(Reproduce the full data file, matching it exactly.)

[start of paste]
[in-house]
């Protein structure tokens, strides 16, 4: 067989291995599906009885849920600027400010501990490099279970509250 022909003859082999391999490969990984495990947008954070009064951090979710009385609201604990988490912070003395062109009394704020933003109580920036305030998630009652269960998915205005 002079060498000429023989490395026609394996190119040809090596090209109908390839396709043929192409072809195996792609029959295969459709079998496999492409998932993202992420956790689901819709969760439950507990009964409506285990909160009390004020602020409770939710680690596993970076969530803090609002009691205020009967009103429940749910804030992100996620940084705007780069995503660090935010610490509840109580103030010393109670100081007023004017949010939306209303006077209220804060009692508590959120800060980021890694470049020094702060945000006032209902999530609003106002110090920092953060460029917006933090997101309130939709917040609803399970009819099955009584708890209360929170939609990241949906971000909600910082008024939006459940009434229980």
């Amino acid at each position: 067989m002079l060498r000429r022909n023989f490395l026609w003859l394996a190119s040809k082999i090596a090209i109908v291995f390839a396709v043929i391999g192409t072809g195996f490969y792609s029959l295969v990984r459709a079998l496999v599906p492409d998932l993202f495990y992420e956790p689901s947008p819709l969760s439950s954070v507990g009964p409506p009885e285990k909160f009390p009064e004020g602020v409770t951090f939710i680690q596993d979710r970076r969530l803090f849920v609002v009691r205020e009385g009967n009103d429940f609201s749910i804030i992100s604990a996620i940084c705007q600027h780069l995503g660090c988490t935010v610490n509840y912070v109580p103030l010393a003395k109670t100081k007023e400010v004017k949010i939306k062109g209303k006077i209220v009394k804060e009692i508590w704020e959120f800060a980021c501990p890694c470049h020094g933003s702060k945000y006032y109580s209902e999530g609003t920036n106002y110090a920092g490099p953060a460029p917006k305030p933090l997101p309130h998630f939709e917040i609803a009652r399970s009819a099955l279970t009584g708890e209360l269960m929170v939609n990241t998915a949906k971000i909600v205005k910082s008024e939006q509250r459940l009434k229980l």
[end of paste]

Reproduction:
[in-house]
């Protein structure tokens, strides 16, 4: 067989291995599906009885849920600027400010501990490099279970509250 022909003859082999391999490969990984495990947008954070009064951090979710009385609201604990988490912070003395062109009394704020933003109580920036305030998630009652269960998915205005 002079060498000429023989490395026609394996190119040809090596090209109908390839396709043929192409072809195996792609029959295969459709079998496999492409998932993202992420956790689901819709969760439950507990009964409506285990909160009390004020602020409770939710680690596993970076969530803090609002009691205020009967009103429940749910804030992100996620940084705007780069995503660090935010610490509840109580103030010393109670100081007023004017949010939306209303006077209220804060009692508590959120800060980021890694470049020094702060945000006032209902999530609003106002110090920092953060460029917006933090997101309130939709917040609803399970009819099955009584708890209360929170939609990241949906971000909600910082008024939006459940009434229980």
């Amino acid at each position: 067989m002079l060498r000429r022909n023989f490395l026609w003859l394996a190119s040809k082999i090596a090209i109908v291995f390839a396709v043929i391999g192409t072809g195996f490969y792609s029959l295969v990984r459709a079998l496999v599906p492409d998932l993202f495990y992420e956790p689901s947008p819709l969760s439950s954070v507990g009964p409506p009885e285990k909160f009390p009064e004020g602020v409770t951090f939710i680690q596993d979710r970076r969530l803090f849920v609002v009691r205020e009385g009967n009103d429940f609201s749910i804030i992100s604990a996620i940084c705007q600027h780069l995503g660090c988490t935010v610490n509840y912070v109580p103030l010393a003395k109670t100081k007023e400010v004017k949010i939306k062109g209303k006077i209220v009394k804060e009692i508590w704020e959120f800060a980021c501990p890694c470049h020094g933003s702060k945000y006032y109580s209902e999530g609003t920036n106002y110090a920092g490099p953060a460029p917006k305030p933090l997101p309130h998630f939709e917040i609803a009652r399970s009819a099955l279970t009584g708890e209360l269960m929170v939609n990241t998915a949906k971000i909600v205005k910082s008024e939006q509250r459940l009434k229980l």